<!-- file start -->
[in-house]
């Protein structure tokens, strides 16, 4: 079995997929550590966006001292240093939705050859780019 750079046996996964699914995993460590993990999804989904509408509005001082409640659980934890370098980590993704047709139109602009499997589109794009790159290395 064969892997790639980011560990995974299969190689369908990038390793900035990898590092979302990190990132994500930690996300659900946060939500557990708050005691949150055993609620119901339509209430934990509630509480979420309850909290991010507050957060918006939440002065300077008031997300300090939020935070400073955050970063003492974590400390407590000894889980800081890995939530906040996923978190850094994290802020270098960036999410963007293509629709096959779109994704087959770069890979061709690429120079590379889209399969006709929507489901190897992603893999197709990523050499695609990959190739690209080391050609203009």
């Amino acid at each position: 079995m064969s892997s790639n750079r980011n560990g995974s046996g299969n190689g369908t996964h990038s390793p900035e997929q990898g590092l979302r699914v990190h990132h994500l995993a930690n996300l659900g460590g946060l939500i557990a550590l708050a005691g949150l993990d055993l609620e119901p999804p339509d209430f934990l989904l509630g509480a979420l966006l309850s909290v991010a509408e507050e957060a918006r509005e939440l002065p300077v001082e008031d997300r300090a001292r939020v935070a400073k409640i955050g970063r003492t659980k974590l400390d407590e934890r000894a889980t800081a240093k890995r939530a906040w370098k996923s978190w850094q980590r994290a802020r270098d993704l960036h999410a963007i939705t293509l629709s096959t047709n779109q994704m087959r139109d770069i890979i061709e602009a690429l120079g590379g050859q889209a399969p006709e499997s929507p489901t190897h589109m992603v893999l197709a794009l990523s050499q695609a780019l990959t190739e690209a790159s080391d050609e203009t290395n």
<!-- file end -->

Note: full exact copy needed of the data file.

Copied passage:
[in-house]
């Protein structure tokens, strides 16, 4: 079995997929550590966006001292240093939705050859780019 750079046996996964699914995993460590993990999804989904509408509005001082409640659980934890370098980590993704047709139109602009499997589109794009790159290395 064969892997790639980011560990995974299969190689369908990038390793900035990898590092979302990190990132994500930690996300659900946060939500557990708050005691949150055993609620119901339509209430934990509630509480979420309850909290991010507050957060918006939440002065300077008031997300300090939020935070400073955050970063003492974590400390407590000894889980800081890995939530906040996923978190850094994290802020270098960036999410963007293509629709096959779109994704087959770069890979061709690429120079590379889209399969006709929507489901190897992603893999197709990523050499695609990959190739690209080391050609203009």
């Amino acid at each position: 079995m064969s892997s790639n750079r980011n560990g995974s046996g299969n190689g369908t996964h990038s390793p900035e997929q990898g590092l979302r699914v990190h990132h994500l995993a930690n996300l659900g460590g946060l939500i557990a550590l708050a005691g949150l993990d055993l609620e119901p999804p339509d209430f934990l989904l509630g509480a979420l966006l309850s909290v991010a509408e507050e957060a918006r509005e939440l002065p300077v001082e008031d997300r300090a001292r939020v935070a400073k409640i955050g970063r003492t659980k974590l400390d407590e934890r000894a889980t800081a240093k890995r939530a906040w370098k996923s978190w850094q980590r994290a802020r270098d993704l960036h999410a963007i939705t293509l629709s096959t047709n779109q994704m087959r139109d770069i890979i061709e602009a690429l120079g590379g050859q889209a399969p006709e499997s929507p489901t190897h589109m992603v893999l197709a794009l990523s050499q695609a780019l990959t190739e690209a790159s080391d050609e203009t290395n």